• 1 small to medium tej patta (Indian bay leaf)
  • 1 small to medium-sized onion
  • 4 to 5 small to medium garlic cloves
  • 1 small to medium-sized tomato
  • 1/2 teaspoon turmeric powder (ground turmeric)
  • 1 teaspoon red chilli powder or cayenne pepper or paprika
  • 1 pinch asafoetida (hing) – optional
  • 1 cup water or add as required
  • ½ teaspoon Garam Masala Powder – add more if required
  • 250-350 grams Paneer or tofu
  • 2 tablespoons low fat cream or 1 tablespoon heavy whipping cream
  • 1 teaspoon Kasuri methi leaves (dry fenugreek leaves) – optional. Kasuri methi is crushed and added right towards the end. just before adding cream.
  • salt as required

For Garnish

  • 1 to 2 teaspoons cream (low fat or heavy cream or cooking cream) or butter for garnish – optional
  • ½ to 1-inch ginger – julienne
  • lemon or lime wedges or slices

Instructions

Making onion-tomato puree

  • Take a medium-sized onion, a tomato, 2 green chillies and 2-3 cloves of garlic and grind them into a fine paste.

Making Palak Puree

  • Rinse the palak or spinach leaves very well in running water. Tender stems are fine. If the stems are stringy, then discard the stems.
  • Boil 6 cups of water in a pan or microwave or electric heater. Add half a teaspoon of salt to the hot water and stir. When the water comes to a rolling boil, switch off the flame. Add the spinach leaves to the hot water. Let the palak leaves sit in the water for about 1 minute.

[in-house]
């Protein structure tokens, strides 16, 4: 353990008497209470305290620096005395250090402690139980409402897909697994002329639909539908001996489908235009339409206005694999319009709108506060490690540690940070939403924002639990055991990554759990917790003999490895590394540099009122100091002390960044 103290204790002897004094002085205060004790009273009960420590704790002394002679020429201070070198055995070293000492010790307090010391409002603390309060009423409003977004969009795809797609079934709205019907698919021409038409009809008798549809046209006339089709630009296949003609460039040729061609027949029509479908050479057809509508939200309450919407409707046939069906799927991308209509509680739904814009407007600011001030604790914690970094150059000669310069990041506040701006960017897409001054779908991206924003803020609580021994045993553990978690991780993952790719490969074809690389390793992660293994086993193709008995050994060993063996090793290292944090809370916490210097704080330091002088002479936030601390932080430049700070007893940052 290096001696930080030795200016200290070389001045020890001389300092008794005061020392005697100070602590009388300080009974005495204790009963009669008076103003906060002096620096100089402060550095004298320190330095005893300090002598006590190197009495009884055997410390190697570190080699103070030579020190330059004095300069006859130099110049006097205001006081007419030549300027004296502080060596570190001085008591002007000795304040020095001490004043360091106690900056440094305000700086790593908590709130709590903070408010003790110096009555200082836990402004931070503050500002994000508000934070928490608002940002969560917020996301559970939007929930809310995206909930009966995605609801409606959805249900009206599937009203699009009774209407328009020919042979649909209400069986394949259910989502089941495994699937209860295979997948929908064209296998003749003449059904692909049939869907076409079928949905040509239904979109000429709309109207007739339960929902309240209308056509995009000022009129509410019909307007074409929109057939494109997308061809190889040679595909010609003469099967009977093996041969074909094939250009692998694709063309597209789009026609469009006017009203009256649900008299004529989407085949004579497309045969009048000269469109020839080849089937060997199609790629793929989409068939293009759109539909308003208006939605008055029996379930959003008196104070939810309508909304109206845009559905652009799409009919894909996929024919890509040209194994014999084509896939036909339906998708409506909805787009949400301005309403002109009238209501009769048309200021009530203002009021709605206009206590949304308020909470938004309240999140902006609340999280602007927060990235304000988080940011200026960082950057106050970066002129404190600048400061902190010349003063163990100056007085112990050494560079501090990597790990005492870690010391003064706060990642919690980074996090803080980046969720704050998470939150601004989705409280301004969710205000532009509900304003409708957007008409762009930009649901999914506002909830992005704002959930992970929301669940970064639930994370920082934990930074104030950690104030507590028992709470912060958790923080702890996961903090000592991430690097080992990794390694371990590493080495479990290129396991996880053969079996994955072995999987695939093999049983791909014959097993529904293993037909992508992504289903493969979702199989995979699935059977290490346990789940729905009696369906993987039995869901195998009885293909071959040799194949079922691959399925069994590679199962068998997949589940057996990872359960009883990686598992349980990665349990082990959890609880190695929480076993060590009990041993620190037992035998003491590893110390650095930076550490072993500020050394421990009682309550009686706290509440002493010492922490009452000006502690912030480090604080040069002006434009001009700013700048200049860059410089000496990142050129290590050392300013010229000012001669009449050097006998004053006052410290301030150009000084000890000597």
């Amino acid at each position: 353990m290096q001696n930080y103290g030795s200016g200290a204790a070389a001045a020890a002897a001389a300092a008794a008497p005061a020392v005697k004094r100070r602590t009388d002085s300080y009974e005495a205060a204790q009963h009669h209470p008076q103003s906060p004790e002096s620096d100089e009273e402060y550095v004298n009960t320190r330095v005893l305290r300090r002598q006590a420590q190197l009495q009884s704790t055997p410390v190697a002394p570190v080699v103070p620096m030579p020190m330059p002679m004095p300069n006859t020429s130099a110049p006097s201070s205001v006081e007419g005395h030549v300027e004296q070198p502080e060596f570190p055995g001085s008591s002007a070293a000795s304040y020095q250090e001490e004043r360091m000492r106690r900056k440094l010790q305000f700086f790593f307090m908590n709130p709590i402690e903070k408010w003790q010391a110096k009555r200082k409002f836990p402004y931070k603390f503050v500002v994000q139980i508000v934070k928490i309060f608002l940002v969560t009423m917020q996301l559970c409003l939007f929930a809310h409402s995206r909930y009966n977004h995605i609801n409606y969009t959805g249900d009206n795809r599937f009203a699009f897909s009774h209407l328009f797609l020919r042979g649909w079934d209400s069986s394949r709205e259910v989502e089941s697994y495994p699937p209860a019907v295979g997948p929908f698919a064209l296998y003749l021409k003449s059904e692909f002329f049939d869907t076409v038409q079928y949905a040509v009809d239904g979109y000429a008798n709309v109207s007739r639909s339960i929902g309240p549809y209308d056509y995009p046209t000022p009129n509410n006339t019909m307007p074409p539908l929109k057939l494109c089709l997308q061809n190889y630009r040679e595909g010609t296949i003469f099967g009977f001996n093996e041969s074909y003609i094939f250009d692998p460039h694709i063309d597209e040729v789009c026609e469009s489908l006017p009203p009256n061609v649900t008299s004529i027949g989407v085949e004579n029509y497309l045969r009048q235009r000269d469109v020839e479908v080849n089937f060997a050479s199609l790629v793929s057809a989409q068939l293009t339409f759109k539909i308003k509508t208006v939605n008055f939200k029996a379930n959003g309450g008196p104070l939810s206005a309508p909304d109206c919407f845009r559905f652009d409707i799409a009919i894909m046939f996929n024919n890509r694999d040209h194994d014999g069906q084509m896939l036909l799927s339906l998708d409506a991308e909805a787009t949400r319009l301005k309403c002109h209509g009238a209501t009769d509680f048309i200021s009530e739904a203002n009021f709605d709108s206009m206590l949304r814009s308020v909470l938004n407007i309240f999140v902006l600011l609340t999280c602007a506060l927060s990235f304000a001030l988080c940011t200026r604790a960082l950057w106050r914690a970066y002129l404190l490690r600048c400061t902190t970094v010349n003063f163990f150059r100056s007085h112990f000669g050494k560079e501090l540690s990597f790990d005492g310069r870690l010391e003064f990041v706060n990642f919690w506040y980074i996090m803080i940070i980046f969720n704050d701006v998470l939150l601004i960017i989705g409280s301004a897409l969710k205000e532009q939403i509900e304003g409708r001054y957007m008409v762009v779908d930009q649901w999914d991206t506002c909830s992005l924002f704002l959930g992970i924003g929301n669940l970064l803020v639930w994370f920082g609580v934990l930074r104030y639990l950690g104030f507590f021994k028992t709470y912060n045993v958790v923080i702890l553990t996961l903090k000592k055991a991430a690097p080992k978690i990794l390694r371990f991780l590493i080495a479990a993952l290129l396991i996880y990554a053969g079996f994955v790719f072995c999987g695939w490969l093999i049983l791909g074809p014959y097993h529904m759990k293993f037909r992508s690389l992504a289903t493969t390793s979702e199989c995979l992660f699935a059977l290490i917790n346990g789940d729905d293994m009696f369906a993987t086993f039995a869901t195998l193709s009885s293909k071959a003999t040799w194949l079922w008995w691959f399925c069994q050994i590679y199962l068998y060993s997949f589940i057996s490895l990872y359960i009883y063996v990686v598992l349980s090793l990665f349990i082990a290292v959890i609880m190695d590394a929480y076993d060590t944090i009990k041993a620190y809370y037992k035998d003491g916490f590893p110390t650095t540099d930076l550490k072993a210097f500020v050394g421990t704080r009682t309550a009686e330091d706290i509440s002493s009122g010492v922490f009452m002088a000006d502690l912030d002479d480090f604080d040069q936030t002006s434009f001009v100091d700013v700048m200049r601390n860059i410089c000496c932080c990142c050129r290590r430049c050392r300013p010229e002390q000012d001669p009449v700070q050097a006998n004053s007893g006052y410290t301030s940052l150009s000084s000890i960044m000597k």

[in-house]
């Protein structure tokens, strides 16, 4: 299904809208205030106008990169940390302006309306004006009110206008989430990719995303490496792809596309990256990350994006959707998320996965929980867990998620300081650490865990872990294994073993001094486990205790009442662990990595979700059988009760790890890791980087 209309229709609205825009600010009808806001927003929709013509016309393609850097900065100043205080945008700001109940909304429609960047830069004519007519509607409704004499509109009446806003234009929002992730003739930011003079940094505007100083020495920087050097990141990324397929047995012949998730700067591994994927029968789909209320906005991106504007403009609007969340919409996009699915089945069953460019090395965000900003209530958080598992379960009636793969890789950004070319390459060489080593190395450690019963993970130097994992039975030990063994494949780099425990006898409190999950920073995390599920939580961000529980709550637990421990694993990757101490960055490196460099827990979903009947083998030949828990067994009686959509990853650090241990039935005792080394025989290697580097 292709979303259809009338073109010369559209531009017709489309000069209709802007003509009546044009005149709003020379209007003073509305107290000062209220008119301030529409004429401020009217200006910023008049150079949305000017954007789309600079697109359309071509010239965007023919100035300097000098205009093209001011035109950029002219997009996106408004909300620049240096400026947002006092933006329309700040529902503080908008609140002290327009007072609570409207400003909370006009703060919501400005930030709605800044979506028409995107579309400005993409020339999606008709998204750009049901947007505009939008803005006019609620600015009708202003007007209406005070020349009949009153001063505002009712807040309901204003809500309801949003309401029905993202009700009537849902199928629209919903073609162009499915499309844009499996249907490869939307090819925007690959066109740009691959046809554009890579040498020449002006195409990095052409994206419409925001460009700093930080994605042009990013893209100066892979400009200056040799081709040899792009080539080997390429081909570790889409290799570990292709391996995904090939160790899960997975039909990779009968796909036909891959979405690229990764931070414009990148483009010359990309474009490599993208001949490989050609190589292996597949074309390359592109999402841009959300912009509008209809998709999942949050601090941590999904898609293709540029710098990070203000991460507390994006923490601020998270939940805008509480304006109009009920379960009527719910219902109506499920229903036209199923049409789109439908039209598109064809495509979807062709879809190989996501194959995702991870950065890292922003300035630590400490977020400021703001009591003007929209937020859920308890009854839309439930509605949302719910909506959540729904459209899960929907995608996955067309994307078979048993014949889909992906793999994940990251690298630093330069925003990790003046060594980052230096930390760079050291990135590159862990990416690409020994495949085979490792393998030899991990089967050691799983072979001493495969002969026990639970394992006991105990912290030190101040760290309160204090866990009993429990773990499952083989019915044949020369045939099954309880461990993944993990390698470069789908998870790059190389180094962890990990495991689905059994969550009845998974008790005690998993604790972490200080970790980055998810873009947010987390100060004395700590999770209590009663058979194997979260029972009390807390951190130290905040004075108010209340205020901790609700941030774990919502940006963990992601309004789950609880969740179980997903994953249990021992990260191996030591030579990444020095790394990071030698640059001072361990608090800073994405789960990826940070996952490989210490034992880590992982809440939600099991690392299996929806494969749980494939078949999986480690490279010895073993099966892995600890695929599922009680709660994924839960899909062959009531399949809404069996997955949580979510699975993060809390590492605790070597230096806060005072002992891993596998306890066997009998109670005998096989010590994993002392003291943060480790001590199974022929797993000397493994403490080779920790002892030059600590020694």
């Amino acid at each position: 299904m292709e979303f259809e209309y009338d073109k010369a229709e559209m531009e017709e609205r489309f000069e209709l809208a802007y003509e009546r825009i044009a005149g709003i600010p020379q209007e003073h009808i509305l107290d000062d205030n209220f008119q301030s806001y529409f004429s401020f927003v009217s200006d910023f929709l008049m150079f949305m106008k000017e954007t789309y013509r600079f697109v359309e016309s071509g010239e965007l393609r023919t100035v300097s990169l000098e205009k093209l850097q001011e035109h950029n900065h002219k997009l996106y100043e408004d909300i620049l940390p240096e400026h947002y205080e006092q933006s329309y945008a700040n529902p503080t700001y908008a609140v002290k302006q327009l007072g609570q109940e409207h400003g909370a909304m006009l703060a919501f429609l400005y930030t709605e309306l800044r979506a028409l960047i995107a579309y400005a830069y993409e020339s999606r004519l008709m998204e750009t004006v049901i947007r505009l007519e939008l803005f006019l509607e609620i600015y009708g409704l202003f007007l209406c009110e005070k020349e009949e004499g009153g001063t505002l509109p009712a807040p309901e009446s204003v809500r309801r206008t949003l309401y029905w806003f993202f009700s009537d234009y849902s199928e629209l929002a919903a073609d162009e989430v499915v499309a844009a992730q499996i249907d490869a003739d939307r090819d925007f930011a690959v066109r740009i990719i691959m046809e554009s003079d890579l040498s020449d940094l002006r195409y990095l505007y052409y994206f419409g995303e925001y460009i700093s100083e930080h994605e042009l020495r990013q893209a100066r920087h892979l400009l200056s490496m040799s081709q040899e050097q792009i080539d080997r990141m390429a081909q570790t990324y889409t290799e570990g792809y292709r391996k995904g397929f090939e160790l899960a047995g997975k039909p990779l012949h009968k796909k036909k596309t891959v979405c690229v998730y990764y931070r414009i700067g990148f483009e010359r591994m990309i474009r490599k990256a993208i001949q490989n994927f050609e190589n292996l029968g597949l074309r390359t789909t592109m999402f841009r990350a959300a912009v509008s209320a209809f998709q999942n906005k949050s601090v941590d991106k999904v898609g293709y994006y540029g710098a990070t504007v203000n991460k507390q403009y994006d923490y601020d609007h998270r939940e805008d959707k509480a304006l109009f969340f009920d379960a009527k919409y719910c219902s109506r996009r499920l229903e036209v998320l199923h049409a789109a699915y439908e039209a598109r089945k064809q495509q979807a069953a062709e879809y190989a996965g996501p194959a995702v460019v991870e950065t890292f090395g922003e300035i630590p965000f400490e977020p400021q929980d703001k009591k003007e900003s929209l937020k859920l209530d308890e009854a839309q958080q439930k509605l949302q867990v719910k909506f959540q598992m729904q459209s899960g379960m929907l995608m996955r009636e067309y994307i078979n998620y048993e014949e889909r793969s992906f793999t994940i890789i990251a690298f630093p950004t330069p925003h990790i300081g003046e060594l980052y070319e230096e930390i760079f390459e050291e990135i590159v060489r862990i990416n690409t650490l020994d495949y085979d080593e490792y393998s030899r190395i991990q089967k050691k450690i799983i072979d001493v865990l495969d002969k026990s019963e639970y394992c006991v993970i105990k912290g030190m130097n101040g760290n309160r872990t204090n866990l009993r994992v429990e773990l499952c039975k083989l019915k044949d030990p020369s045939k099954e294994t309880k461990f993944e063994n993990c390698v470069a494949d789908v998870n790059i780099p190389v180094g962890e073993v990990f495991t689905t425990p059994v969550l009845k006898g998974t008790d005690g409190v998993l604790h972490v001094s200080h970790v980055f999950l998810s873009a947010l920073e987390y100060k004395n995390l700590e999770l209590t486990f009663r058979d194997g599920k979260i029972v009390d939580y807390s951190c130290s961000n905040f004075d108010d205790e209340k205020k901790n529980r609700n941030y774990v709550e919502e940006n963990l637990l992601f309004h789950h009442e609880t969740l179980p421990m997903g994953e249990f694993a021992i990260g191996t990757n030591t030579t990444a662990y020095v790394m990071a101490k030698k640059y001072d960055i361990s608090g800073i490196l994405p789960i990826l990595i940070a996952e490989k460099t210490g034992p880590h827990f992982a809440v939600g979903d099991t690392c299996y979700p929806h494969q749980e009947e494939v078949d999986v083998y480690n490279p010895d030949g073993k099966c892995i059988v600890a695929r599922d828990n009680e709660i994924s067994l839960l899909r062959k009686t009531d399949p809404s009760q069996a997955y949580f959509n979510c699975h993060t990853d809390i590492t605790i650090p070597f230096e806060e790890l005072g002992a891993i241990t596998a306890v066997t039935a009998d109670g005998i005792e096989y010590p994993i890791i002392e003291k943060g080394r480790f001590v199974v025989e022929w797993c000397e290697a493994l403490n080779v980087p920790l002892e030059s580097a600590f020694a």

• After 1 minute, using a pasta tong, take the leaves. 
  • Immediately add the palak or spinach leaves in a pan or bowl containing ice-cold water. This method helps in preserving the green colour of the spinach. Just add 8 to 10 ice cubes to 6 cups of water to get cold water. Allow the spinach leaves to be in the cold water for a minute.
  • Then drain the ice-cold water. Add the spinach to a blender or grinder jar with chopped ginger, garlic and green chillies.
  • Make a smooth palak puree. No need to add water while making the puree. Keep the spinach puree aside.

Sautéing onion-tomato puree

  • Heat oil or ghee or butter in a pan or kadhai. If using butter, melt it on a low flame making sure that the butter does not brown.
  • Add the cumin and let them splutter.
  • Then add the tej patta or Indian bay leaf.
  • Add onion tomato purée and saute until you see fat releasing from the sides of the mixture. Then add the turmeric powder, red chilli powder and asafoetida/hing.
  • Mix very well.

Making Palak Paneer

  • Then add the palak puree and mix well. 
  • Add about 1 cup water or as required. Mix again.